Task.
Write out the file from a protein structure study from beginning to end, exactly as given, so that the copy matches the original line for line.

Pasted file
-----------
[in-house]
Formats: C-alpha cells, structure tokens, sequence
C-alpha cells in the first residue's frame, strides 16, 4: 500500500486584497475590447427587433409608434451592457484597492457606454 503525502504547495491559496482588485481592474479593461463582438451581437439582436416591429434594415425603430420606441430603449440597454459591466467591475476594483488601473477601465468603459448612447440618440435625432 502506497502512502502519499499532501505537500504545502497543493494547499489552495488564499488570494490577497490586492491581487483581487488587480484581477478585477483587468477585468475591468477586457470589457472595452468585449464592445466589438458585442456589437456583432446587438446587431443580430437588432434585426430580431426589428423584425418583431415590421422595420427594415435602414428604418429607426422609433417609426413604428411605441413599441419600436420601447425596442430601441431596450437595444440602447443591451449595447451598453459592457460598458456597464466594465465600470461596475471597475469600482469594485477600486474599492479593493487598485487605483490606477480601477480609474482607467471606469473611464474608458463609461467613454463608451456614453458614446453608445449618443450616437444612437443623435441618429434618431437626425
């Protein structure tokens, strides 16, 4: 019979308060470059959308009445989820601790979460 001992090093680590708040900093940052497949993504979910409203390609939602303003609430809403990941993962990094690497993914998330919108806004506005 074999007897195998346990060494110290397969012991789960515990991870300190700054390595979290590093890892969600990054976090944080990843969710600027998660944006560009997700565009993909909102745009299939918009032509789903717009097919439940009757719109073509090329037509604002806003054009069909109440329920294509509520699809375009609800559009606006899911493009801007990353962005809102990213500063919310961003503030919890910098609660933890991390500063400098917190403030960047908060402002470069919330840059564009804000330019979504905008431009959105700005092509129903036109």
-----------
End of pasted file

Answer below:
[in-house]
Formats: C-alpha cells, structure tokens, sequence
C-alpha cells in the first residue's frame, strides 16, 4: 500500500486584497475590447427587433409608434451592457484597492457606454 503525502504547495491559496482588485481592474479593461463582438451581437439582436416591429434594415425603430420606441430603449440597454459591466467591475476594483488601473477601465468603459448612447440618440435625432 502506497502512502502519499499532501505537500504545502497543493494547499489552495488564499488570494490577497490586492491581487483581487488587480484581477478585477483587468477585468475591468477586457470589457472595452468585449464592445466589438458585442456589437456583432446587438446587431443580430437588432434585426430580431426589428423584425418583431415590421422595420427594415435602414428604418429607426422609433417609426413604428411605441413599441419600436420601447425596442430601441431596450437595444440602447443591451449595447451598453459592457460598458456597464466594465465600470461596475471597475469600482469594485477600486474599492479593493487598485487605483490606477480601477480609474482607467471606469473611464474608458463609461467613454463608451456614453458614446453608445449618443450616437444612437443623435441618429434618431437626425
């Protein structure tokens, strides 16, 4: 019979308060470059959308009445989820601790979460 001992090093680590708040900093940052497949993504979910409203390609939602303003609430809403990941993962990094690497993914998330919108806004506005 074999007897195998346990060494110290397969012991789960515990991870300190700054390595979290590093890892969600990054976090944080990843969710600027998660944006560009997700565009993909909102745009299939918009032509789903717009097919439940009757719109073509090329037509604002806003054009069909109440329920294509509520699809375009609800559009606006899911493009801007990353962005809102990213500063919310961003503030919890910098609660933890991390500063400098917190403030960047908060402002470069919330840059564009804000330019979504905008431009959105700005092509129903036109």